What is a predicate noun, and how do you use it? Find the answers in this article.
A sentence in the English language has several different components. While the simplest sentences consist of only a single verb, other sentences may contain a subject and multiple verbs and nouns.
A predicate is a part of most sentences, and you may be surprised to learn that there are different types of predicates. One type of predicate you often encounter – whether you recognize it or not – is a predicate noun.
What is a predicate noun, and how do you use it? In this article, you’ll learn everything you need to know about predicate nouns. By the end, you’ll be able to recognize them and know when to use them.
What Is a Noun?
Before diving into what a predicate noun is, let’s break down what each part of this word means.
You’re probably familiar with the definition of a noun – a word used to identify people, a place, or a thing – but you may be surprised to learn how many different types of nouns there are in English.
Here are a few different types of nouns you can find in the English language:
- Common nouns: Nouns that refer to a generic or undefined group or class (ex., cat, country, book, etc.)
- Proper nouns: distinguish a specific person, place, or thing (ex., Nana in English, United States, George, Kleenex, etc.)
- Collective nouns: a word functioning as a singular noun while referring to a group (ex., flock, litter, group, etc.)
This is only the tip of the iceberg, but we’re going to focus on predicate nouns.
What Is a Predicate?
A predicate noun is a type of complement, an optional part of a sentence that completes its meaning. A complement often answers the question of “who” or “what” in a sentence after the presence of a verb.
There are generally three types of complements:
- Direct object
- Predicate adjective
- Predicate nominative (or predicate noun)
A direct object is a noun or pronoun, like him and I, that completes the sentence’s meaning and answers “who?” or “what?” after the verb. It receives the verb’s action and never refers to the subject. It can only occur when the verb indicates action.
Here’s an example of a direct object:
- Lindsay caught the puck: The puck is the “what.”
Similarly, a predicate adjective also completes the meaning of a sentence but only answers “what?” after the verb. It refers back to and describes the subject, but it does not receive the action of the verb. It only occurs if the verb indicates the state of being.
Here’s an example of a predicate adjective:
- Lindsay is lazy: Lazy is the “what.”
So that leaves us with the predicate noun.
What Is a Predicate Noun?
A predicate noun, also known as a predicate nominative, works the same as a direct object does. It is a noun or pronoun that completes the meaning of a sentence by answering “who?” or “what?” after the verb. Compared to a regular noun like chris’ vs chris’s!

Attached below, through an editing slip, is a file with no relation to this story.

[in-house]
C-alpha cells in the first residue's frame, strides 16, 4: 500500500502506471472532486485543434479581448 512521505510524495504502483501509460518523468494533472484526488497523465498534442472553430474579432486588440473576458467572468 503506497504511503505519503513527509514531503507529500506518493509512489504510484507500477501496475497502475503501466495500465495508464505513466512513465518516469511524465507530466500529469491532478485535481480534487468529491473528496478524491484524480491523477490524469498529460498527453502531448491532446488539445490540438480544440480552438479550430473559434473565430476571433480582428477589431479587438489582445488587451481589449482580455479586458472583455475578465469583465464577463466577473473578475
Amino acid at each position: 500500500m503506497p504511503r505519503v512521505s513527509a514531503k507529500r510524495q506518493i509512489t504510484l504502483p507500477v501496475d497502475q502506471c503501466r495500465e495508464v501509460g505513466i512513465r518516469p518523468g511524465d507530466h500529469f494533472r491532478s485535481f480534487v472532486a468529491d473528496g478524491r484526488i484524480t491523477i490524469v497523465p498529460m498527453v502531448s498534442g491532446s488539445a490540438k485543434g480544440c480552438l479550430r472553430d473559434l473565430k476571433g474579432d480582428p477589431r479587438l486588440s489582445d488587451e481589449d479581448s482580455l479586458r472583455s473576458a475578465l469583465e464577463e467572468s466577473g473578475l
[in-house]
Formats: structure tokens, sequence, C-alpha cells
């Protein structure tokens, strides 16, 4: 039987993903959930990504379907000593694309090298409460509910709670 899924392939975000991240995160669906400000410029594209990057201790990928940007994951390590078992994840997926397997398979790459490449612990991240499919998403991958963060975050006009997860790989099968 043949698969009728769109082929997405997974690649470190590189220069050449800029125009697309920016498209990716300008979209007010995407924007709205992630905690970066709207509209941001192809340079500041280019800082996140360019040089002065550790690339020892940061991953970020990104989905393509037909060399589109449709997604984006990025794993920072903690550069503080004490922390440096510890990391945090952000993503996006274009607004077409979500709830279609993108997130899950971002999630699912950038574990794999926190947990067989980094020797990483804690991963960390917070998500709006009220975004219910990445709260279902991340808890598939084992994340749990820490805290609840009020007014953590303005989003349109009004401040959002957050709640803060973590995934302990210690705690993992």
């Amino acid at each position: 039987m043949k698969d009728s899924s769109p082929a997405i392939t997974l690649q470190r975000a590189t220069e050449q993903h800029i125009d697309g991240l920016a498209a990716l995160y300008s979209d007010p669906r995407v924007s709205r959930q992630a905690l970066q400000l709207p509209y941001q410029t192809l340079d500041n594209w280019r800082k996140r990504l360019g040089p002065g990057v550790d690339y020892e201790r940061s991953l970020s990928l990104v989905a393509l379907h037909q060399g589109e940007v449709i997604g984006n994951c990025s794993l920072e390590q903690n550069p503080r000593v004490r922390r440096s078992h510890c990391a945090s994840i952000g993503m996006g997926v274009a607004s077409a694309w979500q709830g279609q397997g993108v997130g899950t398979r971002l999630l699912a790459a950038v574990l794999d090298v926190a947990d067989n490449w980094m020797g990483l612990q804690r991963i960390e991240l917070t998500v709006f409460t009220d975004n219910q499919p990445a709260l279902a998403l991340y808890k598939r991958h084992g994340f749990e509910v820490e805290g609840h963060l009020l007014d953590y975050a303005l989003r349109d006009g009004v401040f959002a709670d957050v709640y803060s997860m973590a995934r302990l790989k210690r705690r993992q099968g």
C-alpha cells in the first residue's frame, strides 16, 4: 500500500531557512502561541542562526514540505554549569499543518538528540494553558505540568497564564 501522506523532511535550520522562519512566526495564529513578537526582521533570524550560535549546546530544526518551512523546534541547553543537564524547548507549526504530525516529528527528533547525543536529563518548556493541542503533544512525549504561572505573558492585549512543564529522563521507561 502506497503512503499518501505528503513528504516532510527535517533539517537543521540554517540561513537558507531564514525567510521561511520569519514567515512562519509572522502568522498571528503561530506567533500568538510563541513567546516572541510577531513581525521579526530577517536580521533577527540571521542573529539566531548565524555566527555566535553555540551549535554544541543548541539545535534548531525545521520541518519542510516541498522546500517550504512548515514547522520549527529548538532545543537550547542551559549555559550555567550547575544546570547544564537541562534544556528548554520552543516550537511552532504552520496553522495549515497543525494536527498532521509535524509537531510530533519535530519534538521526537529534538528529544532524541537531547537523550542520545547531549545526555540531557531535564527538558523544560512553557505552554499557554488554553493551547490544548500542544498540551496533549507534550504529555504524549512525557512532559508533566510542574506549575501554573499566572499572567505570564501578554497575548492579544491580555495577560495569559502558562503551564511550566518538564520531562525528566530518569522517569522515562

The main difference is that while it refers back to and renames the subject, it does not receive the action of the verb – the inverse of how the direct object works. Action verbs performed by the subject on a direct object noun are never used with predicate nouns.
Likewise, in contrast to predicate adjectives that serve as descriptors, predicate nominatives serve as nouns.
Moreover, a predicate noun can only occur when the verb indicates a state of being. In general, predicate nouns follow linking verbs, so let’s take a second to discuss what a linking verb is.
What Is a Linking Verb?
A linking verb is a verb that links the subject of the sentence to a word in the predicate.
Here are a couple of examples of popular linking verbs:
- To be
- To become
Here are a few examples of these linking verbs conjugated and used in a sentence:
- Naomi is Rachel’s sister.
- The student became the teacher.
Everything after the linking verb is the predicate noun in these sentences – “Rachel’s sister” and “the teacher.”
Let’s check out examples of other predicate nouns in action.
Examples of Predicate Nouns
Here’s a simple example of a predicative noun:
- Lindsay is my wife.
In the sentence above, “is” is the linking verb, so you must look after it to find the predicate noun, “my wife.” “My wife” answers both the “who” and the “what” of the sentence and describes a state of being.
Here’s a longer sentence as an example:
- Kayla is very well-loved by her friends and family.
The first step is identifying the sentence’s subject, “Kayla.” From there, it’s easy to identify the linking verb, which you will typically find right after the subject. In this case, our linking verb is “is.”
Now, all that’s left to find is the predicate noun describing the state of being of the subject, which in the sentence is “very well loved by her friends and family.”
This example also reveals one more distinctive quality of predicate nouns: they are the remainder of the sentence after the subject and the linking verb.
Understanding this rule will make it easy to identify predicate nouns in any sentence you encounter in the future.
To recap, the main three ways to identify a predicate noun are:
- Check if it follows a linking verb.
- Verify that it’s providing additional information on the subject.
- Confirm that it describes a state of being.
Knowing how to spot a predicate noun will significantly help your writing and allow you to create more vivid and descriptive sentences.